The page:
Oxford Airport steps up investment in London-area bizav gateway
Oxford Airport is continuing to develop as a business aviation gateway for central and southern England, with the completion this month of a new 21,000-sq-ft hangar and the arrival of new based operators. The new Hangar 11 will be large enough for aircraft such as the Boeing Business Jet.
Later this year, the privately owned airport plans to start redeveloping the south side of the site into a general aviation park that will accommodate increasing numbers of light aircraft and entry-level jets. This will feature new long, thin, bay-style hangars modeled on similar airports in the U.S., allowing operators to easily take out light aircraft without having to move others. There will be a total of 17 bays arranged in two rows and these should be in place during 2010.
The airport is also planning to further extend the main apron. The goal is to have space for two rows of aircraft, including those up to the size of an Airbus Corporate Jetliner.
“We have seen a 33-percent growth in traffic since the last EBACE show,” said managing director Steve Jones. “We have almost reached our initial goal of 5,000 business aviation movements a year, but there has been a slowdown in the last six months. However, we have still grown by 10 percent at a time when the rest of the UK market is about 25 percent down, and the rest of Europe is about 20 percent.”
Last year, the airport spent approximately $3.2 million to open a new business aviation terminal which operates under the name OxfordJet (Booth No. 1463), and meets all the latest security requirements. Later this summer the airport expects to receive approval to allow private transportation of pets, making it the only other London-area airport apart from Biggin Hill to be able to offer this service.
The airport recently upgraded fire-and-rescue cover to Category 5, which required it to increase the number of full-time emergency staff from 11 to 23. The upgrade has allowed it to welcome executive charter and corporate shuttle operations by aircraft in the 50- to 70-seat categories, such as the Avions de Transport Regional ATR 72, BAE Systems Avro RJ70, Saab 2000, Fokker 50 and Bombardier Dash 8 Series 300.
Oxford’s management is encouraging operators to explore the case for providing pay-per-seat scheduled business shuttle services to locations where locally based large companies have operations. The airport is open all week from 6:30 a.m. to 10:30 p.m. However, that can be extended to 6 a.m. to midnight, providing greater flexibility than is available at other business aviation airports around the UK capital.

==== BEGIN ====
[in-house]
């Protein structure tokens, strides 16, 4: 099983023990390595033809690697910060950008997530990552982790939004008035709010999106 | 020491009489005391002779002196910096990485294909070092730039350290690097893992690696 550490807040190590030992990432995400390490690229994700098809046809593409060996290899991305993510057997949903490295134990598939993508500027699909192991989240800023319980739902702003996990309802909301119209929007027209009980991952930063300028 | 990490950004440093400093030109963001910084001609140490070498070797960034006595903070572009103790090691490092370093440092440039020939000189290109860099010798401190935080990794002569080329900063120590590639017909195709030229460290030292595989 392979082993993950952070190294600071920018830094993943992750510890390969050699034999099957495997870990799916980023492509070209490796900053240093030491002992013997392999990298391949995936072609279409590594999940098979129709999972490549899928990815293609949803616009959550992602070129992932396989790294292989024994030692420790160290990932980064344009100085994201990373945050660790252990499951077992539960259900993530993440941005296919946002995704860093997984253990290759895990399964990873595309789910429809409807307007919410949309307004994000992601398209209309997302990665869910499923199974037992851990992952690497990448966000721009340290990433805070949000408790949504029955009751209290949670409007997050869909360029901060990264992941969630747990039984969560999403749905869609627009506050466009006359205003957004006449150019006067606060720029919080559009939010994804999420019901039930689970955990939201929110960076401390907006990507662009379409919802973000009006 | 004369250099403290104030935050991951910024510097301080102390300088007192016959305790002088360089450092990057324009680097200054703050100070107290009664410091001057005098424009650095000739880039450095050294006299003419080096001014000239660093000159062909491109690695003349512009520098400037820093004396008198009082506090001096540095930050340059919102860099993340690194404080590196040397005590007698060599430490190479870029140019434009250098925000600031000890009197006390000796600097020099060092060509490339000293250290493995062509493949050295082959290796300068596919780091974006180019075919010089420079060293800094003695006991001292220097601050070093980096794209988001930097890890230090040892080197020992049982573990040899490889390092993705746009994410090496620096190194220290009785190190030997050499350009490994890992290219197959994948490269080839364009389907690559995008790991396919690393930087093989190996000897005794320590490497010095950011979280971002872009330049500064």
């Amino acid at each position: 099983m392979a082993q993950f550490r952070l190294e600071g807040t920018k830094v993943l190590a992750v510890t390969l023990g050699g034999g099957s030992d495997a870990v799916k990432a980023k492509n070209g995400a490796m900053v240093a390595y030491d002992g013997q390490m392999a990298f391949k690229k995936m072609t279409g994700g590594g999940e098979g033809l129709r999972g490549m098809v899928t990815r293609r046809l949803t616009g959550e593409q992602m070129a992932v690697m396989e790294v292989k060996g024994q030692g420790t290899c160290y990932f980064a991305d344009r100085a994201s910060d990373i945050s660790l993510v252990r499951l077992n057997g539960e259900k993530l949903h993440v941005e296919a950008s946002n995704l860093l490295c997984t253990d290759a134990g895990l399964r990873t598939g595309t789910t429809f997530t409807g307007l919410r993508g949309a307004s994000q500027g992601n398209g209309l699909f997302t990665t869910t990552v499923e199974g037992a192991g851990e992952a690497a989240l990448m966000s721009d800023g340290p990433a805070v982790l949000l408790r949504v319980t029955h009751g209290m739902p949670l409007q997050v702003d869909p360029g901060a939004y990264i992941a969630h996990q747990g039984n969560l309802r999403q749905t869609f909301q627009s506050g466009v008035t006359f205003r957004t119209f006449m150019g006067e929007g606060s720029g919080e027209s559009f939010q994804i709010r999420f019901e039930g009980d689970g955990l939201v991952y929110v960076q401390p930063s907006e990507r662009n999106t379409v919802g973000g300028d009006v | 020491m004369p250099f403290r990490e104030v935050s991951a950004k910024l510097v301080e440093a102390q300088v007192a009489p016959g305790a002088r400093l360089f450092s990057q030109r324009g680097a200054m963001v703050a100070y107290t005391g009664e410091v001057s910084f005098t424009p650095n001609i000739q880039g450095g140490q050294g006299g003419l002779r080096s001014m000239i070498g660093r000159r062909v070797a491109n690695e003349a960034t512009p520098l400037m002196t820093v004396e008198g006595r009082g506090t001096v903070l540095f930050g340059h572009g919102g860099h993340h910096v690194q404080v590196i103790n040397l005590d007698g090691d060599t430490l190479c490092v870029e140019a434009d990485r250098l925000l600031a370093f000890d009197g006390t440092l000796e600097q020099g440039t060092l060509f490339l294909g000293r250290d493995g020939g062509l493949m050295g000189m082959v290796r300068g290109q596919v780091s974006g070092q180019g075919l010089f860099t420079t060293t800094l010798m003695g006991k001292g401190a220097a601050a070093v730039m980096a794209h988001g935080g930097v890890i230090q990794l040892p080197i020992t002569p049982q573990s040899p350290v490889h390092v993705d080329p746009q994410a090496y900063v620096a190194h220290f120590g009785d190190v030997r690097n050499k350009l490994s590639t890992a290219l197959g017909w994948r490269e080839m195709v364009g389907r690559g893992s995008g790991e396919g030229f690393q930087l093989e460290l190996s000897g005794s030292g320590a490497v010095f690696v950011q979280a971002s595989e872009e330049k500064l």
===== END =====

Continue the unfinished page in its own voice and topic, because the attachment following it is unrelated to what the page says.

Among the business jets covered by the new fire-and-rescue service is the Embraer Legacy. The first of its type to be based at Oxford, the aircraft is to arrive this month and will be offered for charter. The airport is set to be one of the first in Europe to be home to Embraer’s new Phenom 100 very light jet, with based operators Hangar 8 and FlairJet both introducing the aircraft this year. The first of three Hangar 8 Phenom 100s is due to arrive in July.
Another new arrival at Oxford is a pair of Dornier 328Jets operated by Icejet (see box), one of which features a 14-seat VIP configuration and the other a 19-seat cabin. The Iceland-based operator has positioned the aircraft in the UK in the hope of developing its business beyond its home market, which remains in the grips of a serious financial crisis.
Passengers arriving at Oxford can use helicopter shuttle services provided by Capital Air Services (formerly Oxford Air Services). According to airport managing director, Michael Hampton, landing and parking fees are so much lower at Oxford than at some London airports that customers effectively have their helicopter ride for free in terms of overall cost. Separately, new air taxi operator Oasis Flight has just been granted an air operator’s certificate and is about to begin flights with a pair of leased, five-passenger Cessna 303 piston twins.